Wolf inched toward her, wrinkling his nose.  She would be a tender eat, so easy to sink hungry teeth in to. Not much to her, to fill his empty belly. Would a grandmama have more meat? Could he have this grandmama and the hairless pup too? Clever Wolf, he could surely find a way.

“Where is grandmama?” he asked, swallowing. How his mouth watered.

“In her cottage by the brook, under the biggest oak tree in the forest,” she replied.

“Careful, pup,” he said. “It is dark under the trees. Never know what you will meet there.”

Away he went. He knew the place where the old hairless female ruined meat on the fire and made the whole forest smell wrong.

Fast Wolf, he reached the the old female’s den before the hairless pup knew he was gone.  Knock, knock on the oak door.

“Who is it?”

“Little Red,” growled Wolf.

“Oh good! Come in, dear, the door is open.”

Wolf pushed with his head, crept inside. Such horrible smells, like animals who never lick themselves.  Smell bad, taste good, Wolf thought.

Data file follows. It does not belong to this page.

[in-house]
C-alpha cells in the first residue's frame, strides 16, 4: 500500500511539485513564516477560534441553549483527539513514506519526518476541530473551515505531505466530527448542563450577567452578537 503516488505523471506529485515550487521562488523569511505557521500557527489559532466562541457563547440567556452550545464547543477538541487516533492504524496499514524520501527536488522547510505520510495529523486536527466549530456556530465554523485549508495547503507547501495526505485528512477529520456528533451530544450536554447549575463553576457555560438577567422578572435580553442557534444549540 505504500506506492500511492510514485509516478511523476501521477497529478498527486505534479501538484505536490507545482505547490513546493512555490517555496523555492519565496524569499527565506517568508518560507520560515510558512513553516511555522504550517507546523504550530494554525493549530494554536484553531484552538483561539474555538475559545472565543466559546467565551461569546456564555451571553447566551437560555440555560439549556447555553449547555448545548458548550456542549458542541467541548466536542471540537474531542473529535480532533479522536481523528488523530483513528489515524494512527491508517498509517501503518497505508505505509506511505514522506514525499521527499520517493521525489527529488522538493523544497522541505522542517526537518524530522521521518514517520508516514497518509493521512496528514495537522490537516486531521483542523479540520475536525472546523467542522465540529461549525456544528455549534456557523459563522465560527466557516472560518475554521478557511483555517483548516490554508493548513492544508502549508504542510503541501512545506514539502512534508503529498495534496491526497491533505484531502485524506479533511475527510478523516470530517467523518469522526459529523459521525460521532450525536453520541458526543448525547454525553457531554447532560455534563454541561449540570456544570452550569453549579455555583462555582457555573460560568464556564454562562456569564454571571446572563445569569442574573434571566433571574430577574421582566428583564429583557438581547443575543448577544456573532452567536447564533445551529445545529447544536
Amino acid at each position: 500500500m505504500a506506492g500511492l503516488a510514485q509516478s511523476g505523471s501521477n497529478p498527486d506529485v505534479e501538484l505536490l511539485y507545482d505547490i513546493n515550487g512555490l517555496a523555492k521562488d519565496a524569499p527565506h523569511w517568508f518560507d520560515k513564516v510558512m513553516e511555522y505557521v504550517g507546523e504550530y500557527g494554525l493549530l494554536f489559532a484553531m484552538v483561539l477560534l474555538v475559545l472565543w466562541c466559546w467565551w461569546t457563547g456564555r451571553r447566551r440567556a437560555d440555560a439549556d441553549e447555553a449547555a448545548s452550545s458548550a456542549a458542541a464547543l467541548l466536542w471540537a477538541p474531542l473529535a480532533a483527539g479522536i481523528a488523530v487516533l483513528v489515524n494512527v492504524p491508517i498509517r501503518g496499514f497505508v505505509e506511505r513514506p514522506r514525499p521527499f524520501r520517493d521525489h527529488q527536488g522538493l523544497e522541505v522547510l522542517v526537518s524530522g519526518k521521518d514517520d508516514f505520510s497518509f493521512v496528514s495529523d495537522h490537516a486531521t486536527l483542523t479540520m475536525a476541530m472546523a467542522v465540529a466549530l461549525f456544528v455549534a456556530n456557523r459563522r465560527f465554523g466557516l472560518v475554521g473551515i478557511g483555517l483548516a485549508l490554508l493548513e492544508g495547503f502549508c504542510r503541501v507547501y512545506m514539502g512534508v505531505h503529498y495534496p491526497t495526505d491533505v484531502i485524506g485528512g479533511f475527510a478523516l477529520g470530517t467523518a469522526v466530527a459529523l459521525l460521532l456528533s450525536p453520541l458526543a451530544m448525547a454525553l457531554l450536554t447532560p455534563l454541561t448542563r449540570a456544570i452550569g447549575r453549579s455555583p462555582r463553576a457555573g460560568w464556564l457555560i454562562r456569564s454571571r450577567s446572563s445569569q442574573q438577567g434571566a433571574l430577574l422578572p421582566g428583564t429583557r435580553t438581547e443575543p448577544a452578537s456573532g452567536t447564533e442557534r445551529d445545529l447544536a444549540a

Not much meat on grandmama. Only a few bites, and Wolf’s belly still hungered. Good thing the hairless pup would come soon.

Wolf climbed into the old female’s nest, pulled the covers over his nose. He did not have to wait long. Knock, knock, on the oak door.

“Who is it?” growled Wolf.

“It’s Little Red, Grandmama; I’ve come with a basket of goodies to make you feel better.”

“Oh good!” growled Wolf. “Come in, dear, the door is open.”

Her leather boots thumped on the floorboards. Wolf kept his nose tucked under the blankets so the hairless pup wouldn’t see him sniff the air or see the way his mouth watered.

“Why, Grandmama,” she said, “What big eyes you have.”

Wolf could play games. Wolf could be patient, now he had grandmama in his belly.

“The better to see you with, my dear,” he answered.

“And what a big nose you have!”

“The better to smell you with, my dear.”

“And what a big mouth you have!”

“The better to EAT YOU WITH!”

Wolf leapt and tore; hairless pup screamed, but who would hear her? Not much meat on the pup, either, but now Wolf’s belly was full. So sleepy, he would just curl up in the old female’s nest. No one else needed the sleeping place now.

What was that sound? Wolf’s ears twitched. He raised his head, smelled cold metal, dead wolf skin. He whined quietly, jumped from the bed, afraid, running. Almost to the door when the big hairless male crashed through with sharp metal. Nowhere for Wolf to run. The big axe swung.